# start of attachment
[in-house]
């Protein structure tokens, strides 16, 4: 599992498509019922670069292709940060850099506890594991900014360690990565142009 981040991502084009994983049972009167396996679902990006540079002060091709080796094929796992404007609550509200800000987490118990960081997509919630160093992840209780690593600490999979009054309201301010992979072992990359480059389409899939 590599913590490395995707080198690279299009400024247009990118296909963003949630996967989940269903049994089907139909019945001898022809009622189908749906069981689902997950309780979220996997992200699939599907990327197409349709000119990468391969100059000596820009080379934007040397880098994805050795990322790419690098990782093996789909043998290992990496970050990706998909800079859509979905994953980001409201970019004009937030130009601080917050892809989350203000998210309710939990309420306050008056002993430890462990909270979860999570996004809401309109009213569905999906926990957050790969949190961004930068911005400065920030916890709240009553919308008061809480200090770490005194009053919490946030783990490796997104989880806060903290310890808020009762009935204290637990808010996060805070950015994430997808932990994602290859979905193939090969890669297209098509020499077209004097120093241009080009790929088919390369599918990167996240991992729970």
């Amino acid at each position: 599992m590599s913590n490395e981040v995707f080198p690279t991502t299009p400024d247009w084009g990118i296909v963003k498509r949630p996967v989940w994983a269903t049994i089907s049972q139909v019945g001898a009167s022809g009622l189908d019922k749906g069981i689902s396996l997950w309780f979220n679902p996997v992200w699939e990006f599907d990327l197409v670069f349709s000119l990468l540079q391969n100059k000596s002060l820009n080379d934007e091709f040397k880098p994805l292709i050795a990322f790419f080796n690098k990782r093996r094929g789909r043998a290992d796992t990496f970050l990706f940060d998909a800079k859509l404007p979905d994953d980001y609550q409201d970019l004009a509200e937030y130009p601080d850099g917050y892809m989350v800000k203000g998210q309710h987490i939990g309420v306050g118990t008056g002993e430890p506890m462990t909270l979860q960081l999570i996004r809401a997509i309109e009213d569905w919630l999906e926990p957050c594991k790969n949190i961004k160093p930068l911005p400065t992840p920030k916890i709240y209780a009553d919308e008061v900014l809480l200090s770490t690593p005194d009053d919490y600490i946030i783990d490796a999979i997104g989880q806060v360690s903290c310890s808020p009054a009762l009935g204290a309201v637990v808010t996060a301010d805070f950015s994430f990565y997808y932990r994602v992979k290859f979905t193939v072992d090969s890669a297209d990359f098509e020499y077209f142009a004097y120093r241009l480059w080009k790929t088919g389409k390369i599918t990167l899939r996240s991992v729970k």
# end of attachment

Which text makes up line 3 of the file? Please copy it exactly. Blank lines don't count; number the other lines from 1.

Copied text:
């Amino acid at each position: 599992m590599s913590n490395e981040v995707f080198p690279t991502t299009p400024d247009w084009g990118i296909v963003k498509r949630p996967v989940w994983a269903t049994i089907s049972q139909v019945g001898a009167s022809g009622l189908d019922k749906g069981i689902s396996l997950w309780f979220n679902p996997v992200w699939e990006f599907d990327l197409v670069f349709s000119l990468l540079q391969n100059k000596s002060l820009n080379d934007e091709f040397k880098p994805l292709i050795a990322f790419f080796n690098k990782r093996r094929g789909r043998a290992d796992t990496f970050l990706f940060d998909a800079k859509l404007p979905d994953d980001y609550q409201d970019l004009a509200e937030y130009p601080d850099g917050y892809m989350v800000k203000g998210q309710h987490i939990g309420v306050g118990t008056g002993e430890p506890m462990t909270l979860q960081l999570i996004r809401a997509i309109e009213d569905w919630l999906e926990p957050c594991k790969n949190i961004k160093p930068l911005p400065t992840p920030k916890i709240y209780a009553d919308e008061v900014l809480l200090s770490t690593p005194d009053d919490y600490i946030i783990d490796a999979i997104g989880q806060v360690s903290c310890s808020p009054a009762l009935g204290a309201v637990v808010t996060a301010d805070f950015s994430f990565y997808y932990r994602v992979k290859f979905t193939v072992d090969s890669a297209d990359f098509e020499y077209f142009a004097y120093r241009l480059w080009k790929t088919g389409k390369i599918t990167l899939r996240s991992v729970k």